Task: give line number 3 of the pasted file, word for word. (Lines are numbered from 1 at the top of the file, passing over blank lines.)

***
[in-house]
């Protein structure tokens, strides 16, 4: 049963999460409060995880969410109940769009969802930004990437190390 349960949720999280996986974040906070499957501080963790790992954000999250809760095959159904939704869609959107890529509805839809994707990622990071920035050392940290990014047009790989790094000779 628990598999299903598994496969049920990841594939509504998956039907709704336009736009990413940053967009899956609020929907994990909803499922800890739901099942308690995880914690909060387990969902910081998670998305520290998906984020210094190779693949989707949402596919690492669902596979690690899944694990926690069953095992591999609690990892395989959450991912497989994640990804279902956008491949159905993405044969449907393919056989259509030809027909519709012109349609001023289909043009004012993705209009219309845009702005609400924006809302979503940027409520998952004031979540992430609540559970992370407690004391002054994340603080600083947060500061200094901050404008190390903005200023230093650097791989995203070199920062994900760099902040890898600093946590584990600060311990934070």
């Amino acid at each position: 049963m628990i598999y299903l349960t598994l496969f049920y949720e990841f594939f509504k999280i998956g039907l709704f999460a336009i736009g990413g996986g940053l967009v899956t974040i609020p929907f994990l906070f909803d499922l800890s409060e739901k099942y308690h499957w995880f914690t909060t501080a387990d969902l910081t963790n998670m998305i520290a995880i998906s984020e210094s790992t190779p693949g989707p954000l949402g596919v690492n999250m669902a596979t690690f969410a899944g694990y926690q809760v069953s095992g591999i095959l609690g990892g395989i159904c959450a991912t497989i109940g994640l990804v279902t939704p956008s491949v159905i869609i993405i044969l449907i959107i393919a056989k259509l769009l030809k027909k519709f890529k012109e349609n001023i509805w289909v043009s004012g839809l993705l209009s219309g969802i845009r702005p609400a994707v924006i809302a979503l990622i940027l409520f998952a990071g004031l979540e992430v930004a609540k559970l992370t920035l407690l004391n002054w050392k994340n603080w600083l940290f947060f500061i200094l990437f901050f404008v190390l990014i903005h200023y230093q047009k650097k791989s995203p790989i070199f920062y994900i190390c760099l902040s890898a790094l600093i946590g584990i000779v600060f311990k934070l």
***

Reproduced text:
């Amino acid at each position: 049963m628990i598999y299903l349960t598994l496969f049920y949720e990841f594939f509504k999280i998956g039907l709704f999460a336009i736009g990413g996986g940053l967009v899956t974040i609020p929907f994990l906070f909803d499922l800890s409060e739901k099942y308690h499957w995880f914690t909060t501080a387990d969902l910081t963790n998670m998305i520290a995880i998906s984020e210094s790992t190779p693949g989707p954000l949402g596919v690492n999250m669902a596979t690690f969410a899944g694990y926690q809760v069953s095992g591999i095959l609690g990892g395989i159904c959450a991912t497989i109940g994640l990804v279902t939704p956008s491949v159905i869609i993405i044969l449907i959107i393919a056989k259509l769009l030809k027909k519709f890529k012109e349609n001023i509805w289909v043009s004012g839809l993705l209009s219309g969802i845009r702005p609400a994707v924006i809302a979503l990622i940027l409520f998952a990071g004031l979540e992430v930004a609540k559970l992370t920035l407690l004391n002054w050392k994340n603080w600083l940290f947060f500061i200094l990437f901050f404008v190390l990014i903005h200023y230093q047009k650097k791989s995203p790989i070199f920062y994900i190390c760099l902040s890898a790094l600093i946590g584990i000779v600060f311990k934070l």